Vigil Honors Missing Minority Children

By: Garrett Wymer Email
By: Garrett Wymer Email

STAUNTON -- Students at Mary Baldwin College honored missing minority children on Tuesday night.

"She was only six years old," Dimon Brody said.

Brody is telling the story of Italia, her best friend's cousin, who went missing and was found dead.

"I was sitting at home watching TV and he called me crying," Brody said. "I was like, 'What's wrong, honey?' And he said, 'My little cousin died.'"

Brody is convinced that if police had responded sooner, Italia would be alive today.

"If there was an Amber Alert that went off immediately right then and there, they probably would have found her very immediately soon, gotten her medical help and just helped her survive," she said.

Brody was among those at Mary Baldwin College sharing her story Tuesday night, part of the MBC Black Student Alliance's "Black and Missing" event. Students lit candles and painted their faces in honor of missing minority kids - bringing attention so that they are not forgotten.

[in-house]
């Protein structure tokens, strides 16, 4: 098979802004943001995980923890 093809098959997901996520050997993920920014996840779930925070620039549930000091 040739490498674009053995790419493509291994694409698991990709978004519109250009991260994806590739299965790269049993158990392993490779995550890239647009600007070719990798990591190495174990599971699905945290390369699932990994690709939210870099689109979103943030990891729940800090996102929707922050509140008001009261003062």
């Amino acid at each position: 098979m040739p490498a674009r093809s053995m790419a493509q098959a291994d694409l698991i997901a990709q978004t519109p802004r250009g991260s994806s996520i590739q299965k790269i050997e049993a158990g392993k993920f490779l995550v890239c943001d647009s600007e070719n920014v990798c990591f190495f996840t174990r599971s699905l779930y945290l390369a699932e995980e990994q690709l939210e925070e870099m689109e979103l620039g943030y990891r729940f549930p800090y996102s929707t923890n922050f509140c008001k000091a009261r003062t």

"We're of the opinion that whenever a child goes missing, whether they're black, white, Asian, Latina, that they're all important and that all children belong to us as a community of people and as a body of people," said Lisa Wilson of the Black Student Alliance, who helped organize the event.

"I look at every missing child as if they're my children," said Sgt. K. Scott Downs, Amber Alert Coordinator for Virginia State Police. Educating kids can make a big difference if they go missing, he said.

"If we can teach our children how to make themselves safe, we can make less missing children and prevent a lot of the missing children we already have in our system, and save a life," Sgt. Downs said. "Because that's our ultimate goal, is to save a life, and to make a family whole."

Downs said some information every kid should know: their full name, date of birth, address and their parents' names - not just "Mom" and "Dad." Knowing bits of information like that can go a long way, he says, if the kids go missing.

Meanwhile, Brody hopes others' stories do not turn out the way her friend's has turned out.

"To the next kid that goes missing," she said, "I pray to God that they find that next kid, safe, sound."


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